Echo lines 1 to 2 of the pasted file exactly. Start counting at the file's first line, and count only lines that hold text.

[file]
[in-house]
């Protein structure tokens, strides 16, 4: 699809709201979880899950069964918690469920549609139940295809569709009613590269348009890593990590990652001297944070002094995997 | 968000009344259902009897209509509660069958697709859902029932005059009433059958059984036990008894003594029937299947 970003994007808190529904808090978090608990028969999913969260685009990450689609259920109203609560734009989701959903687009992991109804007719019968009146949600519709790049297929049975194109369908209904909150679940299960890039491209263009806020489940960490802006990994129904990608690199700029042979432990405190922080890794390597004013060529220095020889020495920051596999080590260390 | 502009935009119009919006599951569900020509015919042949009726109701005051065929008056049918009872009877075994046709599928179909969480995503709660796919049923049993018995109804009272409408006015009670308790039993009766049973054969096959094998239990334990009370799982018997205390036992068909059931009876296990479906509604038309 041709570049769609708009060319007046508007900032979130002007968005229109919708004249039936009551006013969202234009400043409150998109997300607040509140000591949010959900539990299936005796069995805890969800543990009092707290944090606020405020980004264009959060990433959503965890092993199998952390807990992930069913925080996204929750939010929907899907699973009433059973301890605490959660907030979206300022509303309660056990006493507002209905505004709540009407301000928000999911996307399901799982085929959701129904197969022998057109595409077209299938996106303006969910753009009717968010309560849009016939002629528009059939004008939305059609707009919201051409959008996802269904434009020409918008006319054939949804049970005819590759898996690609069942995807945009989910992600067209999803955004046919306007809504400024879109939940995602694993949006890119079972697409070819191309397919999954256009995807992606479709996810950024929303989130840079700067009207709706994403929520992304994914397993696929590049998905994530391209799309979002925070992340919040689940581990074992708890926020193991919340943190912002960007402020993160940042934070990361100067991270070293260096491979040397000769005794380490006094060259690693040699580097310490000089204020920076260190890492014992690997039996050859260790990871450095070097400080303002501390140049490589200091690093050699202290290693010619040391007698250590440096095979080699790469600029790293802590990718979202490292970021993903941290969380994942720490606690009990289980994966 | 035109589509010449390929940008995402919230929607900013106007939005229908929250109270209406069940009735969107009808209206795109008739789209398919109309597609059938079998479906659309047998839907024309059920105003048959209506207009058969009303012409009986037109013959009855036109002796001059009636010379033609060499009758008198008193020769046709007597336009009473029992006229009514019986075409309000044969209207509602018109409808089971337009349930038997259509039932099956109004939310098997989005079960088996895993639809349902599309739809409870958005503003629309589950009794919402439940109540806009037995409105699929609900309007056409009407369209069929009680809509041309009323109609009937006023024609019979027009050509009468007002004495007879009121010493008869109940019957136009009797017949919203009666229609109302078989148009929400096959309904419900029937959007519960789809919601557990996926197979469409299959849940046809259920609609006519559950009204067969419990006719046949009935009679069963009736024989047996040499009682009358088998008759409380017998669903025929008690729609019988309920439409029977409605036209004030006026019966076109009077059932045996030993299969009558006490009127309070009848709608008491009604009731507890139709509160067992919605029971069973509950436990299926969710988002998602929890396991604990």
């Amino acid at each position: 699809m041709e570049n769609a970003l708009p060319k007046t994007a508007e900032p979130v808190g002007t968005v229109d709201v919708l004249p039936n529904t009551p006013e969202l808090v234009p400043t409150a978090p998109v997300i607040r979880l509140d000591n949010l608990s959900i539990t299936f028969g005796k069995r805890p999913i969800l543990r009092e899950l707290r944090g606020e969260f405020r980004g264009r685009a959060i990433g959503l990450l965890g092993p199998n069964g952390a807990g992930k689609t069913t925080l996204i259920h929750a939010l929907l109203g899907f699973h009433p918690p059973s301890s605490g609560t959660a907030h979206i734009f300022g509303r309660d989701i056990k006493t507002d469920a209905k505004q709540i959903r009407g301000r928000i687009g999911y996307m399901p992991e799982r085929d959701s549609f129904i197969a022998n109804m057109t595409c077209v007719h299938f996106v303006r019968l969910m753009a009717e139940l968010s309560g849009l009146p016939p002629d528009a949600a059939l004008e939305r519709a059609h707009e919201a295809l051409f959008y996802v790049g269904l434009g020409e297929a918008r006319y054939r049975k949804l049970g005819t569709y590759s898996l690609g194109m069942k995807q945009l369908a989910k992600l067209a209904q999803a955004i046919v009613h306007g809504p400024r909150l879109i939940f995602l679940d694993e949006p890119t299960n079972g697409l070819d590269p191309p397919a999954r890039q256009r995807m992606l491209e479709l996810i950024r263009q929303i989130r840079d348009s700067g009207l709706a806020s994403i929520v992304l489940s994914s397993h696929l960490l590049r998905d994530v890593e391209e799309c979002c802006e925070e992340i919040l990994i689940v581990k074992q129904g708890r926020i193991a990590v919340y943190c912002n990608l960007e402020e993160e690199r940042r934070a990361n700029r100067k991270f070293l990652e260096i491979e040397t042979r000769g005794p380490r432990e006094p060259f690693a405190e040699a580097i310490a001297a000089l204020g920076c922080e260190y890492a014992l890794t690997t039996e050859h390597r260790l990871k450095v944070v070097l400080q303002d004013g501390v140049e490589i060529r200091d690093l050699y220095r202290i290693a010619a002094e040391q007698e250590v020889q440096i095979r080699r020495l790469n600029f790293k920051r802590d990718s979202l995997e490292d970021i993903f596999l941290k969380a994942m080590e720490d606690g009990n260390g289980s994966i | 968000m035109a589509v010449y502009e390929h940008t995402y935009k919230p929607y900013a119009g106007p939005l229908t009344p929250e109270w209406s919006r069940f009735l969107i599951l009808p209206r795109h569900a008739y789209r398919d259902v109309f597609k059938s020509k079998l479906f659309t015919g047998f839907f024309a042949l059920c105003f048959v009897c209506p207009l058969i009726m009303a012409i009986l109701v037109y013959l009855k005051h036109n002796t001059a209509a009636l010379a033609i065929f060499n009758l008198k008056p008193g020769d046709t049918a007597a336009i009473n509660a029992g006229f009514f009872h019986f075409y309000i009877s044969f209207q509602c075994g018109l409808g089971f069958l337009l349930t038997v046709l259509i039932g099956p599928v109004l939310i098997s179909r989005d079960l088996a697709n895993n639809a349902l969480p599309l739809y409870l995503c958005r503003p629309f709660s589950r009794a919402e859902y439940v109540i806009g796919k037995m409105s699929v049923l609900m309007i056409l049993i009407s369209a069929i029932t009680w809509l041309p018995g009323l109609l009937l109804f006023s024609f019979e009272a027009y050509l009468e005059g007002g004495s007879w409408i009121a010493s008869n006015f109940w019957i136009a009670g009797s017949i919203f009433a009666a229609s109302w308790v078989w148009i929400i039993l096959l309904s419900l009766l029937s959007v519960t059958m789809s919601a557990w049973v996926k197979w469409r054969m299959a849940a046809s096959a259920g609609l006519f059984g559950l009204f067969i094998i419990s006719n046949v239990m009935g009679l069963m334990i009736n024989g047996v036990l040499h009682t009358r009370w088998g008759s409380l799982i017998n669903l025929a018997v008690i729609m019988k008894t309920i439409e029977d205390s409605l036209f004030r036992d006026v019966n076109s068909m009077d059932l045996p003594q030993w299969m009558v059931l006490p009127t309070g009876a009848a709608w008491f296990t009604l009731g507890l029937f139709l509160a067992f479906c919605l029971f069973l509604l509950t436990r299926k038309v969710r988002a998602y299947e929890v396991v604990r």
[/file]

[in-house]
């Protein structure tokens, strides 16, 4: 699809709201979880899950069964918690469920549609139940295809569709009613590269348009890593990590990652001297944070002094995997 | 968000009344259902009897209509509660069958697709859902029932005059009433059958059984036990008894003594029937299947 970003994007808190529904808090978090608990028969999913969260685009990450689609259920109203609560734009989701959903687009992991109804007719019968009146949600519709790049297929049975194109369908209904909150679940299960890039491209263009806020489940960490802006990994129904990608690199700029042979432990405190922080890794390597004013060529220095020889020495920051596999080590260390 | 502009935009119009919006599951569900020509015919042949009726109701005051065929008056049918009872009877075994046709599928179909969480995503709660796919049923049993018995109804009272409408006015009670308790039993009766049973054969096959094998239990334990009370799982018997205390036992068909059931009876296990479906509604038309 041709570049769609708009060319007046508007900032979130002007968005229109919708004249039936009551006013969202234009400043409150998109997300607040509140000591949010959900539990299936005796069995805890969800543990009092707290944090606020405020980004264009959060990433959503965890092993199998952390807990992930069913925080996204929750939010929907899907699973009433059973301890605490959660907030979206300022509303309660056990006493507002209905505004709540009407301000928000999911996307399901799982085929959701129904197969022998057109595409077209299938996106303006969910753009009717968010309560849009016939002629528009059939004008939305059609707009919201051409959008996802269904434009020409918008006319054939949804049970005819590759898996690609069942995807945009989910992600067209999803955004046919306007809504400024879109939940995602694993949006890119079972697409070819191309397919999954256009995807992606479709996810950024929303989130840079700067009207709706994403929520992304994914397993696929590049998905994530391209799309979002925070992340919040689940581990074992708890926020193991919340943190912002960007402020993160940042934070990361100067991270070293260096491979040397000769005794380490006094060259690693040699580097310490000089204020920076260190890492014992690997039996050859260790990871450095070097400080303002501390140049490589200091690093050699202290290693010619040391007698250590440096095979080699790469600029790293802590990718979202490292970021993903941290969380994942720490606690009990289980994966 | 035109589509010449390929940008995402919230929607900013106007939005229908929250109270209406069940009735969107009808209206795109008739789209398919109309597609059938079998479906659309047998839907024309059920105003048959209506207009058969009303012409009986037109013959009855036109002796001059009636010379033609060499009758008198008193020769046709007597336009009473029992006229009514019986075409309000044969209207509602018109409808089971337009349930038997259509039932099956109004939310098997989005079960088996895993639809349902599309739809409870958005503003629309589950009794919402439940109540806009037995409105699929609900309007056409009407369209069929009680809509041309009323109609009937006023024609019979027009050509009468007002004495007879009121010493008869109940019957136009009797017949919203009666229609109302078989148009929400096959309904419900029937959007519960789809919601557990996926197979469409299959849940046809259920609609006519559950009204067969419990006719046949009935009679069963009736024989047996040499009682009358088998008759409380017998669903025929008690729609019988309920439409029977409605036209004030006026019966076109009077059932045996030993299969009558006490009127309070009848709608008491009604009731507890139709509160067992919605029971069973509950436990299926969710988002998602929890396991604990």